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Man, 85, slept with sword under bed after carer stole his gold

PUBLISHED: 18:30 10 August 2020 | UPDATED: 14:56 11 August 2020

Steven Tizzard, of Primrose Road, Norwich, admitted stealing gold from an elderly man    Photo: Google Street View

Steven Tizzard, of Primrose Road, Norwich, admitted stealing gold from an elderly man Photo: Google Street View

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A terrified 85-year-old slept with a sword under his bed for protection after his “trusted” carer stole gold from him.

Steven Tizzard, 62, of Primrose Road in Norwich, appeared at Norwich Crown Court on Monday, August 10, charged with theft, after he stole a gold ingot worth £2,443 from a Mr Gandon.

Mr Gandon, who suffered from mobility and memory problems, met Tizzard when he worked as his carer through the Home Instead Agency.

The court heard that in 2017 the arrangement became private and Tizzard started attending his home twice a week.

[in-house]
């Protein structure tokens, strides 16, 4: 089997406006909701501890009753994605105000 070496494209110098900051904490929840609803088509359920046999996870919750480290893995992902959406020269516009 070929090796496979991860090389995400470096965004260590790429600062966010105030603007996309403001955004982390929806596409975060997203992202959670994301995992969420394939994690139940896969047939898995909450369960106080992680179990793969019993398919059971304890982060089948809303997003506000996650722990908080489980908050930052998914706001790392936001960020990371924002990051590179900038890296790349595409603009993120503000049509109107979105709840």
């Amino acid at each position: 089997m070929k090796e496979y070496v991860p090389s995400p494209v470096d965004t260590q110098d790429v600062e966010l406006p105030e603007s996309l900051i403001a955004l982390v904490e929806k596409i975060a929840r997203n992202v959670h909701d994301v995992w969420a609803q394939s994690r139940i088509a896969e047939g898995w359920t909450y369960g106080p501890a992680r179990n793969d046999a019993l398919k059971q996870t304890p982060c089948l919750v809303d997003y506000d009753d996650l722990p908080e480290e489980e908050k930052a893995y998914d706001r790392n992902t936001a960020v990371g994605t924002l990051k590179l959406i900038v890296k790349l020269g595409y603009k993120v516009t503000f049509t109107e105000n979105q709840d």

Prosecuting, Duncan O’Donnell told the court suspicions were raised when the elderly man’s granddaughter realised £900 a month was being withdrawn from his account, and he could not remember who had made the transaction.

Concerns rose when it was discovered one of the five gold ingots and coins he kept in his home was missing.

The gold, along with £450 in cash, was then found in Tizzard’s home.

Mr O’Donnell said the victim was clear he had not given any of his gold to Tizzard, who upon arrest “suggested he was being fitted up by the police for his investigations into a paedophile ring”.

The court heard how Mr Gandon died in April. In his place, his daughter Nicola made an impact statement.

She said her father was a proud man for whom it took a lot to ask for help but who grew to like and trust Tizzard.

She said after the theft her father “stopped trusting anyone and felt incredibly unsafe in his own home”.

She changed the locks on her father’s house but said he started to sleep with his sword under his bed in case Tizzard came back.

She added: “I don’t think my father ever got over what Steven Tizzard did to him.”

Mitigating, Mr Goodman said Tizzard was a man of previous good character.

He said Tizzard offered no explanation for being in possession of the gold and told police: “I don’t know what I was thinking and why I took them. I just wanted to look at them.”

Addressing Tizzard’s accusations against the police, Mr Goodman said: “He was initially ashamed of what he had done and it was a misguided suggestion that the police were framing him.”

Tizzard pleaded guilty to theft.

Judge Holt told Tizzard he had taken advantage of a “very vulnerable” victim and sentenced him to 15 months imprisonment suspended for two years and 200 hours unpaid work.


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